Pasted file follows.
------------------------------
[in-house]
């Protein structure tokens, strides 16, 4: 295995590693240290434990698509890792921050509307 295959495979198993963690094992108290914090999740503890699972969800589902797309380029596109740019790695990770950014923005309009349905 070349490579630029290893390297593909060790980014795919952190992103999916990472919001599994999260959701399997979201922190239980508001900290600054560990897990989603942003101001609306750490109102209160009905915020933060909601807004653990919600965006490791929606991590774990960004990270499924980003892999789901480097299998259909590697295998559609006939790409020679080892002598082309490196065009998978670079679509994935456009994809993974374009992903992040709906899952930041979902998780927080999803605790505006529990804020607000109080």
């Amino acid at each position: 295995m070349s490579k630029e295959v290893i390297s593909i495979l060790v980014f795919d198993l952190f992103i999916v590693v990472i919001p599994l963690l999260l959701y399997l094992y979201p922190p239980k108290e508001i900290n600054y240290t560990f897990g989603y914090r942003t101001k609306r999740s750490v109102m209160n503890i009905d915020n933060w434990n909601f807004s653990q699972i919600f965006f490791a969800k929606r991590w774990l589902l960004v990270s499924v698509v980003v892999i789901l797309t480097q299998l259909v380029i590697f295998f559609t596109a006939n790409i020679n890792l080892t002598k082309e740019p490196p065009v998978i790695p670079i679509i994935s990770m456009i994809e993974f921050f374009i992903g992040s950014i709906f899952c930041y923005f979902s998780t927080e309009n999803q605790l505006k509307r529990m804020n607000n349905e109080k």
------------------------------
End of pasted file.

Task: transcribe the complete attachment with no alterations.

[in-house]
């Protein structure tokens, strides 16, 4: 295995590693240290434990698509890792921050509307 295959495979198993963690094992108290914090999740503890699972969800589902797309380029596109740019790695990770950014923005309009349905 070349490579630029290893390297593909060790980014795919952190992103999916990472919001599994999260959701399997979201922190239980508001900290600054560990897990989603942003101001609306750490109102209160009905915020933060909601807004653990919600965006490791929606991590774990960004990270499924980003892999789901480097299998259909590697295998559609006939790409020679080892002598082309490196065009998978670079679509994935456009994809993974374009992903992040709906899952930041979902998780927080999803605790505006529990804020607000109080």
């Amino acid at each position: 295995m070349s490579k630029e295959v290893i390297s593909i495979l060790v980014f795919d198993l952190f992103i999916v590693v990472i919001p599994l963690l999260l959701y399997l094992y979201p922190p239980k108290e508001i900290n600054y240290t560990f897990g989603y914090r942003t101001k609306r999740s750490v109102m209160n503890i009905d915020n933060w434990n909601f807004s653990q699972i919600f965006f490791a969800k929606r991590w774990l589902l960004v990270s499924v698509v980003v892999i789901l797309t480097q299998l259909v380029i590697f295998f559609t596109a006939n790409i020679n890792l080892t002598k082309e740019p490196p065009v998978i790695p670079i679509i994935s990770m456009i994809e993974f921050f374009i992903g992040s950014i709906f899952c930041y923005f979902s998780t927080e309009n999803q605790l505006k509307r529990m804020n607000n349905e109080k």